Sidewalk ADA Compliance – Did you know there is a Federal law against having a trip Hazard on your sidewalk greater than ¼? The low cost of having it repaired is far less than a trip and fall lawsuit.
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The Americans with Disabilities Act (ADA) of 1990 defines a ‘trip hazard’ as any vertical change of over 1/4 inch or more at any joint or crack. Since the ADA demands strict compliance, trip hazards represent a legal liability to our clients. Cities, school districts, hospitals, private communities, shopping malls, universities, apartment complexes, and other property owners are all extremely concerned with this liability.
Changes in Level
Changes in level can be up to ¼” without treatment or ½” if beveled with a slope no steeper than 1:2. Changes in the level above a ½” must be treated as a ramp or curb ramp (or a walkway if a slope no steeper than 1:20 can be achieved). These specifications apply to all portions of accessible routes, including thresholds and carpet trim.
1/4” Max Change in Level 1/2” Max Change in Level
Must accessible surfaces be paved?
Concrete, asphalt, and other paved surfaces are more reliably compliant, but other materials, such as wood, and construction methods can be used to provide firm and stable surfaces. Loose material like gravel will not perform adequately unless it is sufficiently stabilized by binders, compaction, or other treatments and will likely require repeated maintenance.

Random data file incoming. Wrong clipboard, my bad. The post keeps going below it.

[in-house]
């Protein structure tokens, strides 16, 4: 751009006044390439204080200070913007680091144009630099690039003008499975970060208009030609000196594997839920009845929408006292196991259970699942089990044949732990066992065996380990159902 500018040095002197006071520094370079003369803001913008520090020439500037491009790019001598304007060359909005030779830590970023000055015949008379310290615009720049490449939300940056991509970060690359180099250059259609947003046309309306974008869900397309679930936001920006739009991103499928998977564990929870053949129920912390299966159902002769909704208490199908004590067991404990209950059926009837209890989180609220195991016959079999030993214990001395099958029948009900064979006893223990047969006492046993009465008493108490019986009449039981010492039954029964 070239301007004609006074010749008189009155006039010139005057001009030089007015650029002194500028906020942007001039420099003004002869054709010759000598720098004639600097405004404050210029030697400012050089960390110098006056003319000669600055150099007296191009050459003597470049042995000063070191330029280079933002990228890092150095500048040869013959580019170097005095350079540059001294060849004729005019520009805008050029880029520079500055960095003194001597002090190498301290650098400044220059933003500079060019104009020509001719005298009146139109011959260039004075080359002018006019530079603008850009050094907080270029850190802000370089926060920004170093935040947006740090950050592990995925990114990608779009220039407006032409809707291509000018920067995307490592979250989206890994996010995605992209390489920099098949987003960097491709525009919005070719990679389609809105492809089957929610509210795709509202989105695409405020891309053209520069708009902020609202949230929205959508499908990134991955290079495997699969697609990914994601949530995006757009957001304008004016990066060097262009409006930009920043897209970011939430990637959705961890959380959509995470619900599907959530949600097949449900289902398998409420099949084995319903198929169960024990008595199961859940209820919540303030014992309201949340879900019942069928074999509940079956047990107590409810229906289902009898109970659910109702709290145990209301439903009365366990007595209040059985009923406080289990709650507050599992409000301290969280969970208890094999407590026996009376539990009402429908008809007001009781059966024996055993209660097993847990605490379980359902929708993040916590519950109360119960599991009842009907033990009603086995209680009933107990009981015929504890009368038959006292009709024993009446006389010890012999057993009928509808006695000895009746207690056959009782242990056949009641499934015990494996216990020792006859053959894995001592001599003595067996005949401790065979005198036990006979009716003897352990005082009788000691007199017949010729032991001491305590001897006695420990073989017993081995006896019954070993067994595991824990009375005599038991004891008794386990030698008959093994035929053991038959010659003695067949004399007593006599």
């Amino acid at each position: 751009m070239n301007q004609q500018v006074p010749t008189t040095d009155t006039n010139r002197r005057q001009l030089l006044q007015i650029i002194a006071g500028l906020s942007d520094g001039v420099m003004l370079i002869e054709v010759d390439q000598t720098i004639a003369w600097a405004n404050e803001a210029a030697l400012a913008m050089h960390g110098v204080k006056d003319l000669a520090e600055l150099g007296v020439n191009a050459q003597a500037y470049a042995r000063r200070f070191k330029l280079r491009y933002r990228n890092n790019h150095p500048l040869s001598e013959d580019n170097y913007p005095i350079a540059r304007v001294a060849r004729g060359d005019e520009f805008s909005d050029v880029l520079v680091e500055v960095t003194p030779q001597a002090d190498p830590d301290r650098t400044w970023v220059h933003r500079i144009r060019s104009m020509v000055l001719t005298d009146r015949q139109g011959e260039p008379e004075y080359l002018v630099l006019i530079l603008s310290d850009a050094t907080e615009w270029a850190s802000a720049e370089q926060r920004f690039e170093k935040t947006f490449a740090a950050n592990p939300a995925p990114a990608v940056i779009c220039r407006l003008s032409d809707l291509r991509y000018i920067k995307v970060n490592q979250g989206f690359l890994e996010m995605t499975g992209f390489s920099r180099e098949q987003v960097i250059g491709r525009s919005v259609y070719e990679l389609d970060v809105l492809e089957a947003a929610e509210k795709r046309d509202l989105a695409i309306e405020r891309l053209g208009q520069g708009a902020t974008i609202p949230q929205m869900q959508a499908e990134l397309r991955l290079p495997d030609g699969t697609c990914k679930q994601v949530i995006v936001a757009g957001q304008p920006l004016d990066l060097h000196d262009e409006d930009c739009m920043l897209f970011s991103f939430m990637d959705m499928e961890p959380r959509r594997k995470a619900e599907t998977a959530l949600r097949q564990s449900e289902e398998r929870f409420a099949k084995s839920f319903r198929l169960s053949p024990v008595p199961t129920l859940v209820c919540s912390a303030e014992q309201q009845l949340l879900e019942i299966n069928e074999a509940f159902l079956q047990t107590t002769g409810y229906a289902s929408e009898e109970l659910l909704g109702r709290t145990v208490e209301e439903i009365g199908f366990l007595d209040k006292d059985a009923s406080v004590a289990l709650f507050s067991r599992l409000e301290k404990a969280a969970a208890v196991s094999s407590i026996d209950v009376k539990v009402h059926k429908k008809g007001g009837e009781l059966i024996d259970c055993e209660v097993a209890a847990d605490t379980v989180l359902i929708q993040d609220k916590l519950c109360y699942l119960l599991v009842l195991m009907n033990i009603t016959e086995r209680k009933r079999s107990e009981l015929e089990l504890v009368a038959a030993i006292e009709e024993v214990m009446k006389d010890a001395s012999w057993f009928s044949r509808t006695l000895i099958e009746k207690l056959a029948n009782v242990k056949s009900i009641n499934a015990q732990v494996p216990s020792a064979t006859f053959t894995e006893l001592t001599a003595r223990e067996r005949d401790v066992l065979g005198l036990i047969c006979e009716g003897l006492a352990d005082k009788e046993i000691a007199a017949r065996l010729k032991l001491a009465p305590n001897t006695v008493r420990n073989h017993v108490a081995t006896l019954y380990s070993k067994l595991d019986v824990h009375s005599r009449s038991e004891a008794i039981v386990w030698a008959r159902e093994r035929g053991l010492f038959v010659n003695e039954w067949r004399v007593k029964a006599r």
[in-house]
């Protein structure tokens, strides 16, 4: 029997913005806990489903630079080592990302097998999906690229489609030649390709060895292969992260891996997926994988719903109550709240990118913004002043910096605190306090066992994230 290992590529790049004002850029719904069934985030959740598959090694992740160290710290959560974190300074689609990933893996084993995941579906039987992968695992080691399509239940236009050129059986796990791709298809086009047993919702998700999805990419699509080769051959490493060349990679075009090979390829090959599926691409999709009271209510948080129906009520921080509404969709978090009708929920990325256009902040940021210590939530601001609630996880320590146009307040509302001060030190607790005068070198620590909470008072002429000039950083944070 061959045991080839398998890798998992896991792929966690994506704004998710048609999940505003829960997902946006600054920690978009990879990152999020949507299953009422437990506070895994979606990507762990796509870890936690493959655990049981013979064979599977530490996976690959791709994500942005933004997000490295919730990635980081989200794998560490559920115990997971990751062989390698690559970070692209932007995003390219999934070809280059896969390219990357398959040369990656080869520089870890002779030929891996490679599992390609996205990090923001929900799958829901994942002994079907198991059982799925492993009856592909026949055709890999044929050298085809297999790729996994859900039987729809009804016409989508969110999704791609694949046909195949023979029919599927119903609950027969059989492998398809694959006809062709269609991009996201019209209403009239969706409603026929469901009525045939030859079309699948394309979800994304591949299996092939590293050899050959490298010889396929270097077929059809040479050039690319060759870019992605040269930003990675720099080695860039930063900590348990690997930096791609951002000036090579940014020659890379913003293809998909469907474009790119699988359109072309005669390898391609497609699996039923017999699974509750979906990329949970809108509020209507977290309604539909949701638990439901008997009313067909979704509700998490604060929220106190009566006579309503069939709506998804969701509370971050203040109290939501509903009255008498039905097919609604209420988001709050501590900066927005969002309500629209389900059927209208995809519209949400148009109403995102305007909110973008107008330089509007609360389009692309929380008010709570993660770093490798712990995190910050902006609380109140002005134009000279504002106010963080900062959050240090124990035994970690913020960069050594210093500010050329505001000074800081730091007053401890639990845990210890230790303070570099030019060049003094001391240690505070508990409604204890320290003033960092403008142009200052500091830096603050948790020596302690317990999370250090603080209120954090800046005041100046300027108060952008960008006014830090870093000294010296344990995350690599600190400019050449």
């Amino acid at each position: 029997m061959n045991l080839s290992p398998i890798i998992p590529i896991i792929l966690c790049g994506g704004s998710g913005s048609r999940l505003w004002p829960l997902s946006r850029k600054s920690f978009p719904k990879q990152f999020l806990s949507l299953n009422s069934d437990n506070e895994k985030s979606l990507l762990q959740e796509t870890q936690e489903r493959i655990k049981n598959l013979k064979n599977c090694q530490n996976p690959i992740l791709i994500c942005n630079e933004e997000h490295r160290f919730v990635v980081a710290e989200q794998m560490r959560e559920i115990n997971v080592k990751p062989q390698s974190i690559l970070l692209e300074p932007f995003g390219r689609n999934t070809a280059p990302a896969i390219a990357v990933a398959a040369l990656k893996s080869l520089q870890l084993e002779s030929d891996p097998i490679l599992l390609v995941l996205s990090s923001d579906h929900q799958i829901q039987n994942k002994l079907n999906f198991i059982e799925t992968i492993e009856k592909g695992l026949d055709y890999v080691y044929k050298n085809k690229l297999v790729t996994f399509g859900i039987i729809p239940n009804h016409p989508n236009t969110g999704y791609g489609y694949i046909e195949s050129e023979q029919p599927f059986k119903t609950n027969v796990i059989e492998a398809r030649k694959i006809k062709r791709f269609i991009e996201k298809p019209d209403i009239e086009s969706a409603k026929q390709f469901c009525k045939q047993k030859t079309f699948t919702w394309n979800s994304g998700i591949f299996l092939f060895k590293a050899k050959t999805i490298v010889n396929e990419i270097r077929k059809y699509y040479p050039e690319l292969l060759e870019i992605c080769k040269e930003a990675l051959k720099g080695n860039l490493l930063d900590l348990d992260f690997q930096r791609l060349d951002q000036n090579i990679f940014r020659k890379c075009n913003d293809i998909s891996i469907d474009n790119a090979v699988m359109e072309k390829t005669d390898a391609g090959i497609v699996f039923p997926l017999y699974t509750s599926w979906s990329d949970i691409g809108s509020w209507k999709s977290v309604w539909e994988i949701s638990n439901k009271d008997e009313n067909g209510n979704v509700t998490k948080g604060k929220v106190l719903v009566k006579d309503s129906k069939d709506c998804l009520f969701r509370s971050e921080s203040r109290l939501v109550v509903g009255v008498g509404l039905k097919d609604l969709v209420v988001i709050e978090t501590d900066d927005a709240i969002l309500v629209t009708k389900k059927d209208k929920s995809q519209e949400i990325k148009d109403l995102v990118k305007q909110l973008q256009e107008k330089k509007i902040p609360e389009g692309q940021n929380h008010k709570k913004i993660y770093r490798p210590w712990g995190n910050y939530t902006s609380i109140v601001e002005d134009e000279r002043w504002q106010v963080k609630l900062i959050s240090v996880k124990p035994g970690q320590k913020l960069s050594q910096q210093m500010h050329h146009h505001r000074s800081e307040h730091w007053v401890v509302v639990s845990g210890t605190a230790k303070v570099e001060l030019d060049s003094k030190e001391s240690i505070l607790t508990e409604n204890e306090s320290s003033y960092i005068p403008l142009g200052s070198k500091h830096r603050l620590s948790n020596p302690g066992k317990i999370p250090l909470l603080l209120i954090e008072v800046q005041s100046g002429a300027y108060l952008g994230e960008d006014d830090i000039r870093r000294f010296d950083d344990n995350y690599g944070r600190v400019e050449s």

What is the minimum level of slip resistance required by the standards?
The standards require ground and floor surfaces to be slip-resistant, but they do not specify a minimum level of slip resistance or the coefficient of friction. This value varies according to the measurement method and protocols used. Some products are labeled with a rated level, but in the absence of a consensus test procedure, the standards do not set a minimum value.
Standard methods to prevent or minimize slipperiness in the specification of floor materials, textures, applications, and finishes may be sufficient for compliance with the standards.
Is there a minimum distance between changes in level?
The standards do not require a minimum horizontal separation between changes in the level of a ½” or less. Such level changes may need to be in close proximity, such as at raised thresholds (otherwise a minimum 48” separation will provide enough wheelchair space so that only one vertical change is negotiated at a time). Ramps and curb ramps, which must be used to span vertical changes greater than ½”, must have level landings and clearances at the tops and bottoms of each run to provide adequate separation and resting intervals between sloping surfaces.
Elongated surface openings must be perpendicular to the dominant direction of travel, but what if there is no dominant direction of travel?
When there is no dominant direction of cross-traffic, openings must be limited to ½” in both dimensions. Where space allows accessible routes to completely bypass the area with openings, elongated openings can be oriented in either direction.
Sidewalk ADA Compliance